Seattle-based Executive Leadership Consultant Sara Harvey Yao suggests that business leaders addicted to technology consider a digital detox — even if just for a few hours or days. This is a way to get present to priorities that matter and actually get more accomplished in less time, among other valuable benefits.
August 7, 2014 /MM-prReach/ —
SEATTLE, August 7, 2014/ – Executive Leadership Consultant Sara Harvey Yao – author of Get Present: Simple Strategies to Get Out of Your Head and Lead More Powerfully – is on a mission to start a digital detox revolution – even for just a few hours or days.
“Constant connection to our devices is a fast path to costly detours in productivity and well-being. And it has serious consequences for the most important relationships in our lives,” Harvey Yao says. She maintains that being present in the moment is the single biggest contributor to achieving breakthrough results in the boardroom and beyond.
“We are creating a society that has continuous partial attention and has a very hard time focusing, connecting and staying present in the moment. Our minds are constantly thinking about the past or the future, and it’s exacerbated by technology use.”
In a society that deeply values productivity, we often find ourselves with less of what we really long for – time, clarity, strength and wellbeing. Our attempts at improving productivity by adding more to our calendars, expanding our to-do lists and constantly being plugged in to technology are backfiring. Instead of getting more done, we find ourselves unable to focus, feel more disconnected and stressed than ever.
Harvey Yao offers four ways unplugging from technology can pay off.
Initial Anxiety Followed by Calm
No matter if you’re simply slowing down for a few hours or unplugging for a two-week vacation, it is common to feel some anxiety. This is an important part of the process, and it will pass in time as the brain shifts its neuro-pathways back to its pre-technology settings.
Science has proven that the senses are dulled by technology. The act of unplugging from technology causes the senses to return to their natural state. Everything seen, heard, and tasted is more vivid and clear.
Decisions made from presence are always more precise than those made in the chaos of multi-tasking. That clarity can propel you to take productive action in the direction of desired results.
Connecting to yourself and those you love is a far superior connection than anything technology can offer.
Harvey Yao encourages everyone to take a technology break challenge for 20 minutes, one day, or even a full week.
1. Try one byte at a time: Don’t go cold turkey with unplugging. Instead, try small breaks. When you’re in a waiting room, anticipating a friend’s arrival at a restaurant or standing in line, use those moments to breathe deeper, notice what’s happening around you, or observe your anxiety of NOT checking your phone.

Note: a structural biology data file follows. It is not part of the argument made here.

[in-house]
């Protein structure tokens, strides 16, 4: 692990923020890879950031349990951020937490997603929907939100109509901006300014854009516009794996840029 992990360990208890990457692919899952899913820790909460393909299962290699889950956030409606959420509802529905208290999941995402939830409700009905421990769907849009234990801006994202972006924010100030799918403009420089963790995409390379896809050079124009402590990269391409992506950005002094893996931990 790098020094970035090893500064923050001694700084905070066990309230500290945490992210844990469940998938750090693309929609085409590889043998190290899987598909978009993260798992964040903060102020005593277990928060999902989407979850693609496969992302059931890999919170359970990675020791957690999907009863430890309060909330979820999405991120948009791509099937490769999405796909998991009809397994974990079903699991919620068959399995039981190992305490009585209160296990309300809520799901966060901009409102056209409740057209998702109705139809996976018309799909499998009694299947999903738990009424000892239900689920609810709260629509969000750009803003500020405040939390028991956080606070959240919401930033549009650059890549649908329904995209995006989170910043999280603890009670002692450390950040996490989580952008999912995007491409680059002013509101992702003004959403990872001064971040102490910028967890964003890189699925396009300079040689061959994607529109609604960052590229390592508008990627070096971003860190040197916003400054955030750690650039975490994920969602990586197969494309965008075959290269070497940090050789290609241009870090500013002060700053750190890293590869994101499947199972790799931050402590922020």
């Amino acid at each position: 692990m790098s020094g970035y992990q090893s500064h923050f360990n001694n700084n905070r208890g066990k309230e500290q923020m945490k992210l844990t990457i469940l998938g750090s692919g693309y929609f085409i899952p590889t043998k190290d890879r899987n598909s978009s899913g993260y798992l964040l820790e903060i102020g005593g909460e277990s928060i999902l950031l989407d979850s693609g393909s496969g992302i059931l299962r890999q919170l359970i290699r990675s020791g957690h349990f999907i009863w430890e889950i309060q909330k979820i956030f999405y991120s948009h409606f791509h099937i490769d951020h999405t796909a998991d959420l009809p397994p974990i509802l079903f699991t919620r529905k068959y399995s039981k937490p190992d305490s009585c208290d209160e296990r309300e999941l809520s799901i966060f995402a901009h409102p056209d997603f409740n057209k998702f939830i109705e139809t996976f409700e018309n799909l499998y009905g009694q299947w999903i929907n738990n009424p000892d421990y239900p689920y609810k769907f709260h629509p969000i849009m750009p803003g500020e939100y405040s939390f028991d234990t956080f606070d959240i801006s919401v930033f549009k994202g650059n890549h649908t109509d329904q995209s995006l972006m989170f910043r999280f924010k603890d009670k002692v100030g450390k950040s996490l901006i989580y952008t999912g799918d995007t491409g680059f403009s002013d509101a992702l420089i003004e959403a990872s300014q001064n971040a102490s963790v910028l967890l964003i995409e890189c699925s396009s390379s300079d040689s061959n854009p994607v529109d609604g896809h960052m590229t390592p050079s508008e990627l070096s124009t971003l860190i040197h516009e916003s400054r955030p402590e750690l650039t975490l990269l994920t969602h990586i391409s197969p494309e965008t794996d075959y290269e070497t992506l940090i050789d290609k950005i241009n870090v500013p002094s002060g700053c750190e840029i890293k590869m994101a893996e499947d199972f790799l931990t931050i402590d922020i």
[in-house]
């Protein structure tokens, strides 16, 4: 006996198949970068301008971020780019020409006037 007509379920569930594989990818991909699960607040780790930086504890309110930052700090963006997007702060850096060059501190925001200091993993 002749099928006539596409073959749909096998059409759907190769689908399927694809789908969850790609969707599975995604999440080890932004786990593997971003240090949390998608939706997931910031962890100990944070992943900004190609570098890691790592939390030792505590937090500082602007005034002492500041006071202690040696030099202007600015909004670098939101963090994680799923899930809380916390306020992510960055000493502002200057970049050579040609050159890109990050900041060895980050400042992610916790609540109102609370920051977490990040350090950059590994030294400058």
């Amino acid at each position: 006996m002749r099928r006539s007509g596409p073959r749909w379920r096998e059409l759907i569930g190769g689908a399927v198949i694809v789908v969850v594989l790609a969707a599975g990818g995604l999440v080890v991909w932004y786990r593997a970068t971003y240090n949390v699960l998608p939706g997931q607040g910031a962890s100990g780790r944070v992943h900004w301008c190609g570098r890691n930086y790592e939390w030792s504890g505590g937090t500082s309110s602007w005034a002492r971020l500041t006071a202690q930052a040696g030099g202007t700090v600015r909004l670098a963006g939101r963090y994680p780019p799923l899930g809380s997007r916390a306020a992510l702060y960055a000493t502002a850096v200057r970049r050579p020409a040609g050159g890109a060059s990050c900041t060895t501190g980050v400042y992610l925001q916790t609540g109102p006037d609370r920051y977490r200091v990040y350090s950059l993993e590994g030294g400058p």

2. Set up tech boundaries: Set reasonable boundaries where you (or your whole family) agree on putting technology aside. For example, make dinner time a “no-device zone” or starting at 9 p.m., put your phone in another room and allow yourself to unwind and prepare for sleep. Better yet, make your bedroom a tech-free zone.
3. Try a digital detox: A digital detox is when you unplug from your technology for a longer period of time. It can range from one hour to two weeks. Start with smaller chunks of time, let your friends and family know that you’ll be offline for a bit, and put your technology in a drawer or leave the house without it. Withdrawal symptoms and anxiety may creep in, but they will pass sooner than you think.
“My advice is to put your phone down, lift your head up and become present,” Harvey Yao says. “It can transform your leadership, career, the quality of your relationships, and your life.”
About Seattle-Based Executive Leadership Consultant Sara Harvey Yao
Executive Leadership Consultant Sara Harvey Yao guides leaders to strengthen their executive presence, improve their impact, and enhance their lives. The author of Get Present: Simple Strategies to Get Out of Your Head and Lead More Powerfully, she is also the founder of Yao Consulting. Harvey Yao has coached more than 3,500 leaders in six countries including executives from Microsoft, REI and Brooks Sports. She welcomes invitations to speak about the power of presence for the media and from stages at conferences and workshops around the world. Learn more at http://www.yaoconsulting.com.
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